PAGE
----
This works really well with other types of attacks. So just like in the English language, certain letters or used more frequently than others, don't let her such as E or s or Ah, I'm one of those things. Those letters you so often
it was a good chance of them being able to figure them out. If they are in a cipher text the same. It's the same thing here with
frequency analysis,
chosen cipher text. This attack is where the attacker choose the cipher text
and obtained this decryption under an unknown key.
This attack is similar to the chosen plane tax attack and that the attacker has access to the decryption device and software on it. It is, and they are trying to discover what the key is
birthday attack. This attack exploits the mathematics behind the birthday problem, which we looked at in the first lesson where there is a very high probability of people sharing the same birthday in a group of 23 people on this. The theory behind this attack is to try to force collisions
hashing functions to figure out what the hash might be, depending on what the point in Texas
dictionary attack. This encrypts all the words in the dictionary and see if the hash massive matches the password hash. This is very, very similar to a rainbow table, which we aren't discussed.
Replace Zack. This is when an attacker intercepts authentication information and replace the information became access to a security system. So this is when the hacker sits in between, um,
authentication system and kind of grabs or takes a look at the password.
Ah, that is going from the person who is identifying to the authentication server. And then they can re reuse that user name and password that they grabbed later on Thio River in order to pretend that they are the person that they originally took the credentials from
factory attacks. These were developed to break the RS a algorithm. He's trying to break down the very large prime numbers through factory
reverse engineering. This is the product that is reversed, engineered to find weaknesses in the system or gain information. So in order to reverse engineer, you can take an application. Or you can take some sort of, I guess, part of a system and look at the coat. Look at the code that built it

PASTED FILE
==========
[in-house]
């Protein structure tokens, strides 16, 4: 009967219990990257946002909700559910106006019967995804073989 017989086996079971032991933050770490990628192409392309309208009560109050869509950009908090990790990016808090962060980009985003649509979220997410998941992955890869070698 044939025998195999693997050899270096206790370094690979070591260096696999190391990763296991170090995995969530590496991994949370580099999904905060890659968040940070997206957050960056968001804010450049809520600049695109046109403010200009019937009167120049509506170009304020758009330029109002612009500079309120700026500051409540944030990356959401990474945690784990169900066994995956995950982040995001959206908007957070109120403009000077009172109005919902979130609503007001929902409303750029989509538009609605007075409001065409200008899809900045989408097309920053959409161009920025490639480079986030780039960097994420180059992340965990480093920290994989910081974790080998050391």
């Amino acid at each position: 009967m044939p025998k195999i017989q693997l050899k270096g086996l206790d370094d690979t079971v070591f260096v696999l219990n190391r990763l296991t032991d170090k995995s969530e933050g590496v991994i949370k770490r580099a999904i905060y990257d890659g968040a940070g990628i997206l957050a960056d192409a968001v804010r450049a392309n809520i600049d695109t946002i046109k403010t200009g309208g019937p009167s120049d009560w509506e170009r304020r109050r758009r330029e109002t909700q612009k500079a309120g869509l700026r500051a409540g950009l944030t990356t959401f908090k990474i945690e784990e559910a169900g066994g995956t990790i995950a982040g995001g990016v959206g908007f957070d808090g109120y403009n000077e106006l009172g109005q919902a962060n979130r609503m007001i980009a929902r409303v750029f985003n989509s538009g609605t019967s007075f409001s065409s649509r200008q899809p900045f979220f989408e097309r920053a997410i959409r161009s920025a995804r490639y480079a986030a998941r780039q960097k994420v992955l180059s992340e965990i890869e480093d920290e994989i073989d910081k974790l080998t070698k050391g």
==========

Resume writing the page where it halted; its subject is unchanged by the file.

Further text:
and try to figure out how the code works in order to modify it.
Implementation attacks. These are popular due to ease on system elements outside of the algorithm,
so side channel analysis. This focuses on things such as the time it takes for execution. How much power and processing is required. And the goal of this is to uncover ah sensitive data or to learn more about how the algorithm works.
Full analysis, this attempt to force the system into an air estate to gain error results. So if they forced the system into an air estate and might kick back saying, Hey, this is this is what the error is and that might lead some insight into what?
How the anger even works.
Probing attacks this attempt tow. Watch the circulatory
surrounding the cryptographic module on, hoping that new components will disclose information.
Additionally, new hardware may be added to cryptographic module to observe and inject any information.
In today's lecture, we discussed Kalman algorithm attacks.
It was time
an attacker has access to both the cipher, text and plain text versions of the same message.
The goal is to find the link.
What attack is this?
If you said seed known plain text attack, then you are correct. Remember with the known plain text the cipher Texas known on the plane Texas known on the goal is to figure out how they are related.
Thanks for watching guys. I hope you learned a lot in this video and I'll see you next time

Up Next

Systems Security Certified Professional (SSCP)

Obtaining your SSCP certification signifies that you possess the ability to tackle the operational demands and responsibilities of security practitioners, including authentication, security testing, intrusion detection/prevention, incident response and recovery, attacks and countermeasures, cryptography, malicious code countermeasures, and more.

Instructed By

Instructor Profile Image
Pete Cipolone
Cyber Security Analyst and Programmer